Northern pike (Esox lucius)
Esociformes is a small order of ray-finned fish, with two families, the Umbridae (mudminnows) and the Esocidae (pikes). The pikes of genus Esox give the order its name. There are ten species--five in each family.
This order is closely related to the Salmoniformes, the two comprising the superorder Protacanthopterygii, and are often included in their order. The esociform fishes first appeared in the mid-Cretaceous -- early products of the Euteleost radiation of that time. Today they are found only in fresh water in North America and the northern Eurasian regions.
The pikes tend to be lie-in-wait, ambush predators, with elongated snouts, long, well-muscled torsos, forked tails, and dorsal and anal fins set well back and opposite each other for rapid acceleration along a straight line, allowing the fish to quickly emerge from cover to capture its prey. Prey capture is facilitated by the impaling of the prey animal on the sharp teeth, after which the pike retreats to cover, turns the prey around, and swallows it, head first.
Anatomically, the pikes are characterized by the presence of shark-like, maxillary teeth, a mesocoracoid, and the absence of an adipose fin, breeding tubercules, and pyloric cecae.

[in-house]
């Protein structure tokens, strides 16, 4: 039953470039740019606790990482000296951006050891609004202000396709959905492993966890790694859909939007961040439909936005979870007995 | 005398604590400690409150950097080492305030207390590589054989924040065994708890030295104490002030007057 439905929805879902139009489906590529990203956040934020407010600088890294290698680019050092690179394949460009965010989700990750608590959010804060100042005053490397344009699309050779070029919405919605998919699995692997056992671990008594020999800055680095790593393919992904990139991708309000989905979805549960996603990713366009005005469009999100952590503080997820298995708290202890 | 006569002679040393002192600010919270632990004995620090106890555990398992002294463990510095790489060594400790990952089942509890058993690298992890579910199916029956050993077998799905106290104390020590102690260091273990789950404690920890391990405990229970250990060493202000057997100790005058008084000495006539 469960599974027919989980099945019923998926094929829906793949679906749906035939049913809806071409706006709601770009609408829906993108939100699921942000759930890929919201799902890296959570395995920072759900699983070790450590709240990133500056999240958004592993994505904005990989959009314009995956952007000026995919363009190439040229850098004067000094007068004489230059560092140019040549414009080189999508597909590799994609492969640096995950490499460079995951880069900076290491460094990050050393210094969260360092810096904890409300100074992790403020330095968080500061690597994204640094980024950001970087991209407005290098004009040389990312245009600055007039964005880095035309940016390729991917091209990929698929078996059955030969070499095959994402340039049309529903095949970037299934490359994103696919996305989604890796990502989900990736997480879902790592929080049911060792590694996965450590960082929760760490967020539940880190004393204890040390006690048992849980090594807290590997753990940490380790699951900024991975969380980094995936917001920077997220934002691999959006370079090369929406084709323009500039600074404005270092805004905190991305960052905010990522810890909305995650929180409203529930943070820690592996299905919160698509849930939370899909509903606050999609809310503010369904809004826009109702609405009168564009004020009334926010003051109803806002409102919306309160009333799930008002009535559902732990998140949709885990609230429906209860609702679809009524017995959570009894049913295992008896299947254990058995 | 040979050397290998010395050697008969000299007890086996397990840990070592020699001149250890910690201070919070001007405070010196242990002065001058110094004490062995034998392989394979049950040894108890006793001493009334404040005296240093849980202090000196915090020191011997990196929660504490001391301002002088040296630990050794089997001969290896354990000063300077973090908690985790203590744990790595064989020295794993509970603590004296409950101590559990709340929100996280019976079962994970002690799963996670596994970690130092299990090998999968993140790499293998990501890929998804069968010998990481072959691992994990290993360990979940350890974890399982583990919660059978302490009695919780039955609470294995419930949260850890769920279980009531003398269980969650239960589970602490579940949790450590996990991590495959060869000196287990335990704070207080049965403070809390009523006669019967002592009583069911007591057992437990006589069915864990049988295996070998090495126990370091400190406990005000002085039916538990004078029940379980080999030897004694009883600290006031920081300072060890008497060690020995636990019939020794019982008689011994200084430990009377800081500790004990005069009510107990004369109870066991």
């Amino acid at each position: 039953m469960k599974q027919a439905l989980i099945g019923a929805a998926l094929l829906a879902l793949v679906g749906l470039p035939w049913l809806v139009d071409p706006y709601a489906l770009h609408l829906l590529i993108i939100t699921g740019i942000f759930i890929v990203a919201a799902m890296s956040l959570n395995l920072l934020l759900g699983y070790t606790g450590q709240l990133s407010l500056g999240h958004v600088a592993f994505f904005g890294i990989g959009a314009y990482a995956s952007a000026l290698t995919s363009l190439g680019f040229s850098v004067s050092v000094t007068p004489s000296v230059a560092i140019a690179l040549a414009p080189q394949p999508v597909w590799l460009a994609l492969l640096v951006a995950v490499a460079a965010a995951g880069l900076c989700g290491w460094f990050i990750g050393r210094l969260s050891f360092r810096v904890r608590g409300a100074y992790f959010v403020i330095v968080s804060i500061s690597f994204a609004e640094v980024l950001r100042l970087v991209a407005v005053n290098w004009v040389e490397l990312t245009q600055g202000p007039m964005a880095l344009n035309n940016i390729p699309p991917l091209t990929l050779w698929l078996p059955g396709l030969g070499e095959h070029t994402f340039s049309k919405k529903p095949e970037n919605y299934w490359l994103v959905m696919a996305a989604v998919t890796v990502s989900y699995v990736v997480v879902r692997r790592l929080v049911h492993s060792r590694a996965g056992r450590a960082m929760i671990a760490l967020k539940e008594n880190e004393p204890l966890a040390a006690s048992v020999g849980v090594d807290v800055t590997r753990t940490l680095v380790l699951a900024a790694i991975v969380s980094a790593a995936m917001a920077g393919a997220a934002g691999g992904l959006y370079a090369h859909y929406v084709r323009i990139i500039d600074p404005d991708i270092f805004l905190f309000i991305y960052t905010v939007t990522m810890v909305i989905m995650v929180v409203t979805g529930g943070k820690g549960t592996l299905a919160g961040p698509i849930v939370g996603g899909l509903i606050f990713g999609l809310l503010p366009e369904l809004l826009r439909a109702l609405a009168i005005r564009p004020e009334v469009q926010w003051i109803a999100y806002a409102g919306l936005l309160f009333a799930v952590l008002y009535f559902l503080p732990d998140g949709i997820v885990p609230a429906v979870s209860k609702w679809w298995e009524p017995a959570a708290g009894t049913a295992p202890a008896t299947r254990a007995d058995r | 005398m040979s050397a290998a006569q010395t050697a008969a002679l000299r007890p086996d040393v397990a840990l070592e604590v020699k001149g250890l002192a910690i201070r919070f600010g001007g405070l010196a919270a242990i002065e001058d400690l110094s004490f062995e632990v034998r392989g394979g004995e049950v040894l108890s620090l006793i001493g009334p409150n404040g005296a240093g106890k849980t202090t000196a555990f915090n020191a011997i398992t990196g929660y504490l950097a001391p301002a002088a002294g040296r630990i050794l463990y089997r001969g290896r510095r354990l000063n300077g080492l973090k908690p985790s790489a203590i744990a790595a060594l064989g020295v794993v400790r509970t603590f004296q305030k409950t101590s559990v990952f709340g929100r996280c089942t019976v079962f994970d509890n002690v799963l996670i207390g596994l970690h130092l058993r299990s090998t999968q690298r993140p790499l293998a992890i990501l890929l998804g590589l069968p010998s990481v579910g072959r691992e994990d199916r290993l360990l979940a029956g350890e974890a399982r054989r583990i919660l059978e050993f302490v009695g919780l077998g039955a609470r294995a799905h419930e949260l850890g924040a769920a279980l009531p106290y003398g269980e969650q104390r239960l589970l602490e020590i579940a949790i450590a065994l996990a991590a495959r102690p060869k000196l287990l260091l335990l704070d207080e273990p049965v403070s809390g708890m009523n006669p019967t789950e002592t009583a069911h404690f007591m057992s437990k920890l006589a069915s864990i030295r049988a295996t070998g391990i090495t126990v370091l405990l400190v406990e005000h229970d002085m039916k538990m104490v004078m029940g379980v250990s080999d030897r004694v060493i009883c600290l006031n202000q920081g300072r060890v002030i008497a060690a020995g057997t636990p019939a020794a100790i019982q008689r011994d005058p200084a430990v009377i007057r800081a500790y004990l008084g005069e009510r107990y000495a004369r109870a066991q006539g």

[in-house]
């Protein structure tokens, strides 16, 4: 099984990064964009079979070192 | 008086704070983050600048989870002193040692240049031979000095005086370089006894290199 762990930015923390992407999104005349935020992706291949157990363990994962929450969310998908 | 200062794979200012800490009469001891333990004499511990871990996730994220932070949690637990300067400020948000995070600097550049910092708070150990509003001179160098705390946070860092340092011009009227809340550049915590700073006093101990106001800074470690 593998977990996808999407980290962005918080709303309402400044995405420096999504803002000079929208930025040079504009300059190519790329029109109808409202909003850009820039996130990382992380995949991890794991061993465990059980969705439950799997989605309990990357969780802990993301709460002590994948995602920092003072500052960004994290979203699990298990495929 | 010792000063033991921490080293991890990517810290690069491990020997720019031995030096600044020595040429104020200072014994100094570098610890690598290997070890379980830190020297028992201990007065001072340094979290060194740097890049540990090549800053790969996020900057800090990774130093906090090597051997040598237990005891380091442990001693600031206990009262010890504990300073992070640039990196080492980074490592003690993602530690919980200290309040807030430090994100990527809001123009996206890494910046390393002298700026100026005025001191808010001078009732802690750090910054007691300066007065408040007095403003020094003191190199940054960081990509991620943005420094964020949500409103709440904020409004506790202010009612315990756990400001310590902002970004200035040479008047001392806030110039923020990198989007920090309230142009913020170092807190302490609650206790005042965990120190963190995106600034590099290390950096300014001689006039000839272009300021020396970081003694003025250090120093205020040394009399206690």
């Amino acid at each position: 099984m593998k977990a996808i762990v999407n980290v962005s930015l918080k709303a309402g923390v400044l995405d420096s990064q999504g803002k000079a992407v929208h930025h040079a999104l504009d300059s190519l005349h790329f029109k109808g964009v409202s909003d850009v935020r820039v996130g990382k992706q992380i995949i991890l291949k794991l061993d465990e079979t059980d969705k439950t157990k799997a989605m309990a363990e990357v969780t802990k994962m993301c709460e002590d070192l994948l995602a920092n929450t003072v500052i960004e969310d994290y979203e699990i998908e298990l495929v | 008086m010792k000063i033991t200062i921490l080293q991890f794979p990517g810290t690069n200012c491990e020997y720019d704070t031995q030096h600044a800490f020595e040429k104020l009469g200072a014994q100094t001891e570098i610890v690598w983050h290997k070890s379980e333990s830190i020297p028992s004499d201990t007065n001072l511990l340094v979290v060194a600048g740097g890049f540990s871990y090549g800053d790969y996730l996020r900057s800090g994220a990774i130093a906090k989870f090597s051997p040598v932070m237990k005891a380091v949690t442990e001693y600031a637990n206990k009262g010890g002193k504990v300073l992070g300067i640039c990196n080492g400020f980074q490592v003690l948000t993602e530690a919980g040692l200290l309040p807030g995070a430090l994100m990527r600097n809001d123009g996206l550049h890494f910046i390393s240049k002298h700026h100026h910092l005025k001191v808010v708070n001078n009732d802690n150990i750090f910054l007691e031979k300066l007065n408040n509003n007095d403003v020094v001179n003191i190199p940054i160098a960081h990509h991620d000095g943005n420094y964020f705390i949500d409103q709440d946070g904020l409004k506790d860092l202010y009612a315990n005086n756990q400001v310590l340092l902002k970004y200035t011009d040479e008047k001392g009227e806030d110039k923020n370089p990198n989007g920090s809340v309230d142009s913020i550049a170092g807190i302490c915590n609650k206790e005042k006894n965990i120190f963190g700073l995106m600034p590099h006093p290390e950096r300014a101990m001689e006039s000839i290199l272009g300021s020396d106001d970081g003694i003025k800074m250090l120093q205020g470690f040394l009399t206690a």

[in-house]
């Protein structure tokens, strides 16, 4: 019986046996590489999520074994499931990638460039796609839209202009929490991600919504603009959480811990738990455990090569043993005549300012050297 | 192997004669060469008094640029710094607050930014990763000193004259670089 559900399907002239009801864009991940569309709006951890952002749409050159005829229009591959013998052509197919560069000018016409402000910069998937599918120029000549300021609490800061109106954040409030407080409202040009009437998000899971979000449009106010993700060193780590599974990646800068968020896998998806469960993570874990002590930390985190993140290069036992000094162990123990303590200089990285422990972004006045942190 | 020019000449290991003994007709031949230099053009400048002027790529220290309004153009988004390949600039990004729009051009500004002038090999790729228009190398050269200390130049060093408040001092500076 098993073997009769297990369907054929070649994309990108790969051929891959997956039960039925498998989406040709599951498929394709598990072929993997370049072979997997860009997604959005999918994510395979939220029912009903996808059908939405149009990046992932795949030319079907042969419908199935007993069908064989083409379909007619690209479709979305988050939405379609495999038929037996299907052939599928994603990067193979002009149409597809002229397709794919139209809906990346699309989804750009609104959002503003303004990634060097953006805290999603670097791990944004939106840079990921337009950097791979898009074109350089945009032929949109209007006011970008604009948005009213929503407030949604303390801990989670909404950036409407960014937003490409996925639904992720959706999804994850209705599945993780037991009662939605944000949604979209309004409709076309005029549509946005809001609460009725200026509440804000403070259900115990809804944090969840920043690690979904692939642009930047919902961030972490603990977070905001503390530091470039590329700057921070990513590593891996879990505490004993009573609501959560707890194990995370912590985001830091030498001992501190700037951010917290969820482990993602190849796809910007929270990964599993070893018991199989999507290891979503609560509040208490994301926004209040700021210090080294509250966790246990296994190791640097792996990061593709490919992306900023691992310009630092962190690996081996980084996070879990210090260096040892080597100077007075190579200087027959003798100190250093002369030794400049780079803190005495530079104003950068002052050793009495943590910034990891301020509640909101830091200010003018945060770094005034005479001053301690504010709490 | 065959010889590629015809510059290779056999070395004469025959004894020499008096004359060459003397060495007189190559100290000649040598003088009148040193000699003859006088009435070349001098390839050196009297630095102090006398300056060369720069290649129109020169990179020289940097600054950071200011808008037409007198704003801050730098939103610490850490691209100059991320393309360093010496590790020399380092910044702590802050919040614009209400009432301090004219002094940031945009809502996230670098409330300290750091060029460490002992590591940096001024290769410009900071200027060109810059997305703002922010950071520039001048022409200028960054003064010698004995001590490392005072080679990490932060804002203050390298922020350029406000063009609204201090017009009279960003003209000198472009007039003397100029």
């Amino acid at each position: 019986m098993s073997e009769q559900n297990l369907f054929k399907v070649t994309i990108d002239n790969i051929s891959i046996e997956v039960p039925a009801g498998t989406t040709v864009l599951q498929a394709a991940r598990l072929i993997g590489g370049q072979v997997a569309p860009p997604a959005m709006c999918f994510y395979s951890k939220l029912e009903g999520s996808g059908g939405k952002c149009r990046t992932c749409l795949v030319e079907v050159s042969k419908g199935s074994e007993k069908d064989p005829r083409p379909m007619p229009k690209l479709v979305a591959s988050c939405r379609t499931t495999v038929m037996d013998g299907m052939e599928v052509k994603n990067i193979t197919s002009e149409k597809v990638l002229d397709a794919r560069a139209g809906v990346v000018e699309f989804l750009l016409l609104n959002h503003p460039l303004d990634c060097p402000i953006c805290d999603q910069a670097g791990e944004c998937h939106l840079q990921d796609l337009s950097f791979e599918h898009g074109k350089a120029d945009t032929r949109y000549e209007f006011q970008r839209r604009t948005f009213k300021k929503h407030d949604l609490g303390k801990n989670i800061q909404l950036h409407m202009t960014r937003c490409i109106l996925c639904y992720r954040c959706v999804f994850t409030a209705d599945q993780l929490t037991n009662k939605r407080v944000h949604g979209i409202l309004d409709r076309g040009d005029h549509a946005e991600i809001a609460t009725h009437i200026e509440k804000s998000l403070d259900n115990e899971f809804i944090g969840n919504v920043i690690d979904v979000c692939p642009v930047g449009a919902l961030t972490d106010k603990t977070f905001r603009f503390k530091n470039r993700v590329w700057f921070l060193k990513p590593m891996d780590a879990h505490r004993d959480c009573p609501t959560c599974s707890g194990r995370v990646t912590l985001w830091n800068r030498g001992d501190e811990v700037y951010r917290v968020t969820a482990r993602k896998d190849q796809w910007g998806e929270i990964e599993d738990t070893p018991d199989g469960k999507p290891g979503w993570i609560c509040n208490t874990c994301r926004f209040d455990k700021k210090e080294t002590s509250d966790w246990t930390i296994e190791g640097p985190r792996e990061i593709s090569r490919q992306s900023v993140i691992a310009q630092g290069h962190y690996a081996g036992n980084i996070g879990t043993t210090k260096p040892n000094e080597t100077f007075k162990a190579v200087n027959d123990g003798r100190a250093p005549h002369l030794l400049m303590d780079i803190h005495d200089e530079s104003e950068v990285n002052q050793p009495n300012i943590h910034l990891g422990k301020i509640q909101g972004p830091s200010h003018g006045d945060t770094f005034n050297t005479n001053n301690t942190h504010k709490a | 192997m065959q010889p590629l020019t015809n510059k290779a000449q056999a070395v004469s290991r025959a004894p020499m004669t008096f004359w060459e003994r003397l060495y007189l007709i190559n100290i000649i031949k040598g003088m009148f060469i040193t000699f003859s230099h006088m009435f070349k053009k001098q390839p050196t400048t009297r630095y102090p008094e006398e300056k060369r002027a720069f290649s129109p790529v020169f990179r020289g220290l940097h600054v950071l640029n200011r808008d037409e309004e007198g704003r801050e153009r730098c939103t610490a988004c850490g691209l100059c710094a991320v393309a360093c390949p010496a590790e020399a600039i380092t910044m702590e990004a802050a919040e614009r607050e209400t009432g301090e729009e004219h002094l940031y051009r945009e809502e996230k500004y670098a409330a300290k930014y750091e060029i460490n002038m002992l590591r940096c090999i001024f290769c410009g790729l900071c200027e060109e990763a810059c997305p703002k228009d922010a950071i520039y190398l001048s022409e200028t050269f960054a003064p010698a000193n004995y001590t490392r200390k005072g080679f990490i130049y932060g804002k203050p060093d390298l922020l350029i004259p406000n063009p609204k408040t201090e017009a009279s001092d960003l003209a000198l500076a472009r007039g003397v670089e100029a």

The two more prominent species of Escoformidae are Esox lucius, or the northern pike, a popular sport fish that may reach lengths as great as a meter and a half, and the "muskie," E. masquinongy, which grows even larger.
Mudminnows are much smaller than their pike cousins, with usual lengths of less than 20 cm. However, they are also extremely efficient, lie-in-wait, ambush predators, feeding mostly on the sorts of invertebrates commonly found in warm backwaters. Of the three North American species of genus Umbra, one, U. limi, possesses a limited capability for air breathing. Umbra spp. are most commonly found in the Atlantic coast regions of North America, along the marshy, low-oxygen areas of the Mississippi River, and in similar environments in Europe.